On being handed his managerial break at Belles, he continued: “Zoey (Shaw), who was in charge before gave me a quick ring and asked if I would be interested.
“She knew I was doing my (coaching) badges and everything and said that as I knew the place, would I be interested in having a go at it. I jumped at it, it was a no-brainer.
“It gets me managerial experience and it is something I can put my stamp on.
“I looked at refereeing and that is probably not viable. So I went down the coaching route. Rovers academy has been brilliant for me and I have learned a lot from that, so I am chomping at the bit to have a go at management.
“John Buckley was in charge (at Belles) and spoke highly of them and how well the women’s game is coming on.
“You saw that in the World Cup and with the TV rights that the game is really growing and it is getting better.”
Butler certainly has not been short of managerial influences in a playing career which began in the early noughties.
The likes of Nigel Adkins, Darren Ferguson and Dean Smith have all been particular coaching influences in their own way, but mastering the precious art of managing individuals ultimately comes from within.
“You learn from good and bad bits from managers. The bad bits, you don’t follow on and do,” Butler observed.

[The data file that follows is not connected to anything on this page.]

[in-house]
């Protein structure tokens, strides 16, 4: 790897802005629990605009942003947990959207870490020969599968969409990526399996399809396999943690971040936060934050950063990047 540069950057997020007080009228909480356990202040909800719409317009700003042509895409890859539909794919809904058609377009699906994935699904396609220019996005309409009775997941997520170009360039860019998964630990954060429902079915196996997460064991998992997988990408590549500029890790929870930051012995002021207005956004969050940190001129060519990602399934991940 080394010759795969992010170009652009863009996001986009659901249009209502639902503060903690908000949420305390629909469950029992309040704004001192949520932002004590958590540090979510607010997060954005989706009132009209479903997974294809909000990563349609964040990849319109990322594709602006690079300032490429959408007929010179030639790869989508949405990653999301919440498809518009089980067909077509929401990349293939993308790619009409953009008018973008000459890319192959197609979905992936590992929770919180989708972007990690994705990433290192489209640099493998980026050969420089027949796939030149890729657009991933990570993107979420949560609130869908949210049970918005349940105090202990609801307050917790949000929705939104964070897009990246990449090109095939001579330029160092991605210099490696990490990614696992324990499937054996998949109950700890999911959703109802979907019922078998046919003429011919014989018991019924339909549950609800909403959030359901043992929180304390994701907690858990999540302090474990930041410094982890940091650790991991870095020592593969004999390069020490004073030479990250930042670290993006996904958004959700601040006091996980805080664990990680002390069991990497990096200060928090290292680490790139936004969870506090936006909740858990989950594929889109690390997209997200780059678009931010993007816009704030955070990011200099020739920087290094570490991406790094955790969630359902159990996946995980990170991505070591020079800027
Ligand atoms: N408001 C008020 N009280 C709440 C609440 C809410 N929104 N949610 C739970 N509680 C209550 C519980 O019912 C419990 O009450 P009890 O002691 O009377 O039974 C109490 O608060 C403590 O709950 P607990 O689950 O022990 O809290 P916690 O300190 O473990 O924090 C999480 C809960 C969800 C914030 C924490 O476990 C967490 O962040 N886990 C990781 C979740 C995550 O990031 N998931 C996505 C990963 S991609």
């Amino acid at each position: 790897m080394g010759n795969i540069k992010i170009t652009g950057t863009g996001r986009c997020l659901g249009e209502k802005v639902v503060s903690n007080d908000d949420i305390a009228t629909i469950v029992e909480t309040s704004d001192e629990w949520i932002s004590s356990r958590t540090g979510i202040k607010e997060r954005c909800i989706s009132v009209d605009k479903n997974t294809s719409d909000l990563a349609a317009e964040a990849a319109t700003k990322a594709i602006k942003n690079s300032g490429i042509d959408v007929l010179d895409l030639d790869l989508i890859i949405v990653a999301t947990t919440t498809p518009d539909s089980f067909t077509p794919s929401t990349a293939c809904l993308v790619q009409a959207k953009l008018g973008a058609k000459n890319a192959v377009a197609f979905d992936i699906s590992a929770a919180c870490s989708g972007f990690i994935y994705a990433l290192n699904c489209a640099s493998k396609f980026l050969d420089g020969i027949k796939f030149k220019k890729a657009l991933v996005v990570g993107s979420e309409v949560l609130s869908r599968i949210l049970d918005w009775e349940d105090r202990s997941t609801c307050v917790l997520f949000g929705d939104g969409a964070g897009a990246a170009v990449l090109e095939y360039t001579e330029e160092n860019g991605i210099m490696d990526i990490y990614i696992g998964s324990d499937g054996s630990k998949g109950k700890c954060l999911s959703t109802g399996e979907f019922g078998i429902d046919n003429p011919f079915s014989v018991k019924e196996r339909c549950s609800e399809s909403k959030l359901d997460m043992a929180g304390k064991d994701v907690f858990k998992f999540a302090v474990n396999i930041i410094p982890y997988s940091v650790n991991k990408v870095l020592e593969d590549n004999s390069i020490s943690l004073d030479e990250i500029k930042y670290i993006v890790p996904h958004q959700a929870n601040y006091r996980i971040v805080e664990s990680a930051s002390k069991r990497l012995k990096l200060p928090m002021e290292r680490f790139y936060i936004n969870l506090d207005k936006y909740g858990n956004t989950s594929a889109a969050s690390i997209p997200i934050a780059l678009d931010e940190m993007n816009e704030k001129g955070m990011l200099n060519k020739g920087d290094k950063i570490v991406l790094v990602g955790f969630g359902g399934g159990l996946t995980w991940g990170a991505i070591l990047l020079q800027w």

“I learnt from my youth team manager Paul Wilson about the value of hard work and also learned from Russ Wilcox, who was my first reserve team manager at Scunthorpe and is now first-team manager.
“With Nigel Adkins, it was all about positivity while Dean Smith and Richard O’Kelly were both unbelievable coaches. I also took a lot from the attention to detail of Darren Ferguson and Gavin Strachan.
“You pick bits from each individual manager and hopefully I can add my own stamp at the same time.
“The thing I am learning now is about managing players. With 11 starting and only five on the bench, some players miss out and are not involved, so you speak to them.
“As in my (playing) profession, I’d like managers to talk to me about what I can do better if I wasn’t in. It is something new for me and all part of the experience and hopefully it will take me on in my career.”
Time-management, given his work and family commitments which ensure that he never has much peace, are another key facet for Butler.
Constantly busy he may be, but you get the impression he would not have it any other way.
He added: “Someone the other day said: ‘ You must get a lot of time.’ I replied: ‘I don’t’.
“I get back from football and do the school run and am then taking the kids swimming or to a football thing.
“My little boy is playing for Tickhill Juniors and my little girl does athletics.
“So it is a full-on and then I get back and I am coaching.
“But I took it on and enjoy doing it. If I didn’t want to do it, I wouldn’t. I have got an understanding family as well and my wife is really understanding that I have to do this for certain parts of my career.
“Ideally I want to keep playing. Even at 36, I look at James Coppinger who is 52 now I think!
“But seriously, I look at him and think: ‘You know what if he can do it, what an inspiration for others’.”